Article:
Most publishing professionals are familiar with the Goddard Riverside Book Fair, an annual fund-raising event organized by the New York City book publishing industry that helps support a wide range of social services delivered by the Goddard Riverside Community Center in Manhattan. The book fund-raiser is really two events: the Book Fair Gala, which this year will honor Phil Ollila, chief content officer at Ingram, on October 30; and the book fair itself, which will be held November 16–17.

GRCC executive director Roderick L. Jones said the book industry raises about $700,000 annually for the community center, which manages 27 different social service programs at a variety of facilities on the Upper West Side.

PW recently visited the GRCC headquarters and dropped by a number of its venues. The first stop was the GRCC senior center at Columbus Avenue and West 88th Street. It’s one of two GRCC senior centers, which provide social activities, affordable meals, and more for up to 150 seniors a day, out of a total membership of more than 2,000.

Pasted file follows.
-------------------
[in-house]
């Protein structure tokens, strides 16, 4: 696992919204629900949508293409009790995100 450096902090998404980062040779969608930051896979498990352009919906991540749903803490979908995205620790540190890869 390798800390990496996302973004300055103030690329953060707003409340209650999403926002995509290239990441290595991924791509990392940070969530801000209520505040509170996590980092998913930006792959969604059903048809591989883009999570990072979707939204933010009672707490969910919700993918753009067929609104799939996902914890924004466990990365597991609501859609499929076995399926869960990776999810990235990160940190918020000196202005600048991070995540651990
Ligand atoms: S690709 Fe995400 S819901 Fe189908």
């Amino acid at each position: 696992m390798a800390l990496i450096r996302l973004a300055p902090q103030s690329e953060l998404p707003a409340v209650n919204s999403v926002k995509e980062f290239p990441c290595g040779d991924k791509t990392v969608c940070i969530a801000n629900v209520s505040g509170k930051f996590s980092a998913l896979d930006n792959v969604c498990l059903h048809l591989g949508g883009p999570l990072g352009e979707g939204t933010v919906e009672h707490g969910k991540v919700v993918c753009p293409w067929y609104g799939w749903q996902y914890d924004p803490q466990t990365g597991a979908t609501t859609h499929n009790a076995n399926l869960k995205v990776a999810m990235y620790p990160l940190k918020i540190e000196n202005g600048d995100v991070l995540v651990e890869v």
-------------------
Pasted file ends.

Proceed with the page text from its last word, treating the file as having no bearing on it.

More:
Housed in the same facility is TOP Clubhouse, a psychosocial rehabilitation service that caters to adults suffering from mental illness and, in many cases, homelessness. “We push education and employment,” said Todd Renegar, TOP Clubhouse program manager. “And we train our members to help others with mental illness.”

The Goddard Riverside Law Project, at 109th Street and Manhattan Avenue, was founded in 1982 to fight the elimination of single-room occupancy (SRO) dwellings, whose closures were driving up homelessness. Larry Wood, director of organizing at the GRLP, said that the organization now works with apartment renters as well as with the remaining SRO dwellings on the Upper West Side. The organization has six lawyers and four organizers who provide legal support to tenants and work as housing policy advocates to strengthen rent laws.

At the final stop of the day, PW visited the Options Center—a program that offers one-to-one counseling to help high school seniors get into colleges (and that works to help college students stay enrolled). Options works with 200 high school seniors and 50 juniors, and it reaches about 250 additional students via workshop events. It also trains other social service professionals and volunteers to carry out their student support techniques.